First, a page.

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Five Questions with
Wilson Milam

Seattle Rep Communications Manager Joanna Horowitz corners the fast-talking God of Carnage director in the Green Room for his thoughts on the play.

God of Carnage Director Wilson Milam.

God of Carnage at first glance feels different than the two plays you've worked on here—The Seafarer and Glengarry Glen Ross—and the piece you worked on through many iterations, The Lieutenant of Inishmore. What drew you to this script in particular?

Good writing. It's always comes down to good writing. I love the language intensive plays; characters who think smart, talk fast. Whoever it is: Shakespeare, Middleton, Coward, Rabe. Just tons of stuff for actors to chew on, literally in this case.

Yeah, there is a build to a crazy climax on stage. Is it fair to say you're attracted to violence in the work you direct?

I like big emotions, and stories where the characters find themselves in situations where the actions have become very, very strong. It's lovely to be able to explore that place. Is it violence? It's often explosive, but the goal is to discover what's underneath it those actions. In God of Carnage, simmering under this discussion of their children's playground mishap, is a vast reservoir of marital discomfort, thwarted dreams,denied emotions... As these begin to rise to the surface we start to get a real glimpse of what's underneath four parents trying to get along for the sake of their children.

Five Facts About Wilson

  • He grew up in Bellevue and went to the University of Washington where he studied history and comparative literature
  • He currently lives in London
  • He got a Tony nomination for directing The Lieutenant of Inishmore, which he brought from London to Broadway
  • This is his third play at the Rep: previously he directed The Seafarer and Glengarry Glen Ross
  • His first directing break came when someone gave him $600 to direct Tracy Letts' Killer Joe in a 45-seat Chicago theatre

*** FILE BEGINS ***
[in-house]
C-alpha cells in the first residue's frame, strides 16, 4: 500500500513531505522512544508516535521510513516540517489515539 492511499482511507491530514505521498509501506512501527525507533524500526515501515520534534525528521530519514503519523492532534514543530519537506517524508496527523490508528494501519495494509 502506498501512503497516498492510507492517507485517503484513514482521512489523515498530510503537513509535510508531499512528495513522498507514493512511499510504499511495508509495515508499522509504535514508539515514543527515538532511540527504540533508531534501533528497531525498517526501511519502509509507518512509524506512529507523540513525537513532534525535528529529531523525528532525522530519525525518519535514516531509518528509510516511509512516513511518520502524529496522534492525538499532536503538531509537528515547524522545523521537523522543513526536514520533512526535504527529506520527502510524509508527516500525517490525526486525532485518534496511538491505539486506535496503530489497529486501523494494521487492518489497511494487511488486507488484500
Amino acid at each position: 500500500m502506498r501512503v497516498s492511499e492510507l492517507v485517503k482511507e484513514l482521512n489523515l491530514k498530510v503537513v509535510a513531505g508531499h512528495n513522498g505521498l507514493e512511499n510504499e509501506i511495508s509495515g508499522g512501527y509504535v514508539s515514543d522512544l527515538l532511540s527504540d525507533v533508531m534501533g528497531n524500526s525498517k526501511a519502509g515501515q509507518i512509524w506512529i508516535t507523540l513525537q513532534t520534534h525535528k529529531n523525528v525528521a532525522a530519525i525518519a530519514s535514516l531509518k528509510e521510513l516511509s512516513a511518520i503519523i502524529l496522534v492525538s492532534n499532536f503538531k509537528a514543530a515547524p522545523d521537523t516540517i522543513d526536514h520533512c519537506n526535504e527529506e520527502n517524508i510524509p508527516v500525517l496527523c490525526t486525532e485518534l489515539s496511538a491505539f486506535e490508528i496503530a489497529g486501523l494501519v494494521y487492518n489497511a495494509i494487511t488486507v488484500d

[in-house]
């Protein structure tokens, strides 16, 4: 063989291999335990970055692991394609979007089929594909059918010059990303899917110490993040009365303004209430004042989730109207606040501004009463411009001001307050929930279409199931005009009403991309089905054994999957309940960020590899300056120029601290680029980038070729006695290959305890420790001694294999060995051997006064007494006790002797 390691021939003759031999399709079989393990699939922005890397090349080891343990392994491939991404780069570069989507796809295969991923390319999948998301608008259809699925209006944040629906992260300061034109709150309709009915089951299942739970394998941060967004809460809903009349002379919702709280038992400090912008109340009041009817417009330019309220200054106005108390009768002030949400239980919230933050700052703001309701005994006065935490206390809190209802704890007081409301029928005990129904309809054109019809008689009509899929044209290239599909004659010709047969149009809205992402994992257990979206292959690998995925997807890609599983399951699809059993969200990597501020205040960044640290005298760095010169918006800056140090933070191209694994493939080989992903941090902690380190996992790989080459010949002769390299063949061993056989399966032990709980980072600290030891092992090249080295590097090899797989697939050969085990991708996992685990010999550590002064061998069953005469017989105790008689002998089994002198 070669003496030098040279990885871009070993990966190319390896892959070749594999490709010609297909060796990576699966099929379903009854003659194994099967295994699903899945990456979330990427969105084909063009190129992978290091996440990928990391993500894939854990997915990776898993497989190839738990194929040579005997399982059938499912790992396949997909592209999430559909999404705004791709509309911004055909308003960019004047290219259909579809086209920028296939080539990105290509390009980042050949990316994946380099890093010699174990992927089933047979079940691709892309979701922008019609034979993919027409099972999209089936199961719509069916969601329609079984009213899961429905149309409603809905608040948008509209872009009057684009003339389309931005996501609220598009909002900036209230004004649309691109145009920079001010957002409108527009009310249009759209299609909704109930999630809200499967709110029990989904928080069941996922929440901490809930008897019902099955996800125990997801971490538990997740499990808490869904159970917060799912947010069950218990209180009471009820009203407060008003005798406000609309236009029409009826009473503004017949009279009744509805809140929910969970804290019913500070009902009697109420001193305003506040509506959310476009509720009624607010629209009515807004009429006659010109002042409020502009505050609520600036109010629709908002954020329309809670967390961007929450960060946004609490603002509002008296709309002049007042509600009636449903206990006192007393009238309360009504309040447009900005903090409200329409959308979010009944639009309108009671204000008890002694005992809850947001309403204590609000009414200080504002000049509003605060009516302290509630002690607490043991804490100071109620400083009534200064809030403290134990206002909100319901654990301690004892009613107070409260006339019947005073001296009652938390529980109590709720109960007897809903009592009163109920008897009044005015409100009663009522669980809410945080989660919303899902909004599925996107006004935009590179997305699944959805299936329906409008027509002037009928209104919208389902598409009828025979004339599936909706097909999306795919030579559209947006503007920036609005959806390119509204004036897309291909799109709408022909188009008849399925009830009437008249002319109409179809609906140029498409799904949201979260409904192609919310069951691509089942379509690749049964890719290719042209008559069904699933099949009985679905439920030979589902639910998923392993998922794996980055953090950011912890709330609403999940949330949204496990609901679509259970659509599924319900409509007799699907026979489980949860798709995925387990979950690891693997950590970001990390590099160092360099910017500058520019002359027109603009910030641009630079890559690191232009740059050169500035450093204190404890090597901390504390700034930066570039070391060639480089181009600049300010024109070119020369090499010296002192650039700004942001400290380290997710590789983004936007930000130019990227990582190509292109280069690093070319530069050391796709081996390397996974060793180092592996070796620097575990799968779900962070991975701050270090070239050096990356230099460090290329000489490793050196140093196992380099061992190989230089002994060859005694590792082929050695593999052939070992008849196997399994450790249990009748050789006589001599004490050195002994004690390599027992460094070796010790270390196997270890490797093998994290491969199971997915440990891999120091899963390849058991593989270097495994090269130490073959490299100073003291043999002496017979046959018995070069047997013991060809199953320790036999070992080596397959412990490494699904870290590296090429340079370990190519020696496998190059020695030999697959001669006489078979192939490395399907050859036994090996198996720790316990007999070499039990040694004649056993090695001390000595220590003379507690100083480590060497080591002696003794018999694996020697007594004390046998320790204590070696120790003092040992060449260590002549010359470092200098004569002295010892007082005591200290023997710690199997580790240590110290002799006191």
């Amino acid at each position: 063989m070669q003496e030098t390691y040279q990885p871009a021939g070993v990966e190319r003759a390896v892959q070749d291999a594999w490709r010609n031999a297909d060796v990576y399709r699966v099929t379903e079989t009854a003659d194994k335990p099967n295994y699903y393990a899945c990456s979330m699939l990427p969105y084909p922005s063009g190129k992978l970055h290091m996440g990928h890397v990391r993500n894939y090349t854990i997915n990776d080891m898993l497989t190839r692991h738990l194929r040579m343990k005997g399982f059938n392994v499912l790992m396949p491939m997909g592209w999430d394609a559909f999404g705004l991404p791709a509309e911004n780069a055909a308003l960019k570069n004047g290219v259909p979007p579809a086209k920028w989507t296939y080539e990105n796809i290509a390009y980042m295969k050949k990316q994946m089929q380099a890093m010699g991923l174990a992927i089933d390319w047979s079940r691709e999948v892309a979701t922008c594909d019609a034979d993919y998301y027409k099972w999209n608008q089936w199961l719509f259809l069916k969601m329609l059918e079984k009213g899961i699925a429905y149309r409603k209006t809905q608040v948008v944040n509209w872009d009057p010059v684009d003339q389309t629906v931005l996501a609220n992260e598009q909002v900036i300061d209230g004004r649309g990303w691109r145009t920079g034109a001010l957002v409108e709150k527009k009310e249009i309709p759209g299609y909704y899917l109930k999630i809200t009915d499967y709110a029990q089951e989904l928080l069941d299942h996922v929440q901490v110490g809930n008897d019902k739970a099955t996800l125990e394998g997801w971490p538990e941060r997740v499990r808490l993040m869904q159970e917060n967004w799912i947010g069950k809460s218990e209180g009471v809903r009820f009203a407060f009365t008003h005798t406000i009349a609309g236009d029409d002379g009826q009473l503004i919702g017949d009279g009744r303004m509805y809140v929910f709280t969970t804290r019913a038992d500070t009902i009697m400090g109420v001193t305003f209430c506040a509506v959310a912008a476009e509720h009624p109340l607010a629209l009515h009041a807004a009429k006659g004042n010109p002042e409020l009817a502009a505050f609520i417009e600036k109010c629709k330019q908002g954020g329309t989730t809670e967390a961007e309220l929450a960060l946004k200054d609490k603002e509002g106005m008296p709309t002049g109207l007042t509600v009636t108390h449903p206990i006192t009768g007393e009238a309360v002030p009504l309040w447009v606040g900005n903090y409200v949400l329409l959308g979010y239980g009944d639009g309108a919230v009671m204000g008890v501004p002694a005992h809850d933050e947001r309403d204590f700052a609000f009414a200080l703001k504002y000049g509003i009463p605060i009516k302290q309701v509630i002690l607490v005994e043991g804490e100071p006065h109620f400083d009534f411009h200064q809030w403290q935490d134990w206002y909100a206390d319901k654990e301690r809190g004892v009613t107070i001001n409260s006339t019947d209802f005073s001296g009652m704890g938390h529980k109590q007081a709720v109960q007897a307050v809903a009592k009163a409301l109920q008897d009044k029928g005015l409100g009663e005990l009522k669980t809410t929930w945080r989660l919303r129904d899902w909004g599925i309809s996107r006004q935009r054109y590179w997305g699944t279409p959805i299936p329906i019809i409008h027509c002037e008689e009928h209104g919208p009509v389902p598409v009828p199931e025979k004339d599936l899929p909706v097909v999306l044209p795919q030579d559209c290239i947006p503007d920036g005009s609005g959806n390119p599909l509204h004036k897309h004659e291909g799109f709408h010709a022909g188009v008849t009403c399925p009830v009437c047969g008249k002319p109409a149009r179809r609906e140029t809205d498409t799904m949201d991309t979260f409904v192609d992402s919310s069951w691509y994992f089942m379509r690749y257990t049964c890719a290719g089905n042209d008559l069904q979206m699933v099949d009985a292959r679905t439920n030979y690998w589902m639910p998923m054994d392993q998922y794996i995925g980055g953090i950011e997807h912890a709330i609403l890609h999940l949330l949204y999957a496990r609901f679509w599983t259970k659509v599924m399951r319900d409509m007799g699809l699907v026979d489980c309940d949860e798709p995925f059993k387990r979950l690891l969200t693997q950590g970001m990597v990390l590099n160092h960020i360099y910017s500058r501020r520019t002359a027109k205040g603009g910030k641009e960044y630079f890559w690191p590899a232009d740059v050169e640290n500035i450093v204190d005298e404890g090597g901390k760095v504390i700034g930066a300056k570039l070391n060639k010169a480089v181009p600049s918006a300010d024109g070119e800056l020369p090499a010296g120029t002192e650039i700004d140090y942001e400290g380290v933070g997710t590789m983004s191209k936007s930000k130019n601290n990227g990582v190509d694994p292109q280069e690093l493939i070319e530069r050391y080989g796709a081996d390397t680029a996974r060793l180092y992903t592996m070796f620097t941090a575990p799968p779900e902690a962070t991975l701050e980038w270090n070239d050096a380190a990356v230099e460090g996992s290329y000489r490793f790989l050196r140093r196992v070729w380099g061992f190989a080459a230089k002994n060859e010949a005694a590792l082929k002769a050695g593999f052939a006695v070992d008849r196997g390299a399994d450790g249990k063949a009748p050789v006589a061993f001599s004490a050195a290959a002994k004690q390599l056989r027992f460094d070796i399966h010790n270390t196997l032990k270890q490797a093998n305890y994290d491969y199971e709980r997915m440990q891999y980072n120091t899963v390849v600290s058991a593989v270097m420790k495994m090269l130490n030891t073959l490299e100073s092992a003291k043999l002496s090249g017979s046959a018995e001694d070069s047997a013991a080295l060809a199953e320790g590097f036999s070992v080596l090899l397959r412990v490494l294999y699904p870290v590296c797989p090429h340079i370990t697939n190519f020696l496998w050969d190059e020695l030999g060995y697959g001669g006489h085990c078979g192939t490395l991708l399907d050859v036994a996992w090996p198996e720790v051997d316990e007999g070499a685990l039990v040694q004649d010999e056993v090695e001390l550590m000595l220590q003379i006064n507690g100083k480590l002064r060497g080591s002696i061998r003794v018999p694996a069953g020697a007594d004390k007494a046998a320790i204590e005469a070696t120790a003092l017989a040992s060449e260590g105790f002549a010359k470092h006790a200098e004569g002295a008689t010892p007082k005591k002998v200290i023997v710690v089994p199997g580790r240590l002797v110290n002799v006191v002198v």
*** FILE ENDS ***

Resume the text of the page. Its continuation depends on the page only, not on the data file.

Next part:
Reza calls this a tragedy, do you think that's the case?

She called it a "comic tragedy" and I'll go along with that. I often say that much of great drama can be considered to be dark comedy, but I'll go with comic tragedy just as easily, you're in the same territory.

Why do you think she would put this in that category?

Well, Reza considers herself a moralist. She believe that all great theatre reflects the society it's written in, and her point of view isn't a always a pretty or benevolent one. Her world often turns out to be a ship of fools, but I think she loves them. Nobody's black or white, good or bad, everybody has both. I think we can identify with all four of the character in Carnage. They're all coming from a place which they can defend with an intellectual position, whether it's Alan's point of view of the world when he speaks that he believes in a god of carnage, or Veronica believing the world to be an infinitely perfectable place, or Michael's stripping himself to reveal his issues with marriage and children, and we hear background bits about his mom and dad—and we go, 'OK I know where that's coming from.'

Have you worked on any of her other plays?

No. I did see the second preview of "Art" in the original production. I happened to be in town and I walked by the theatre and they were hawking a few remaining tickets and I went in. It was amazing.


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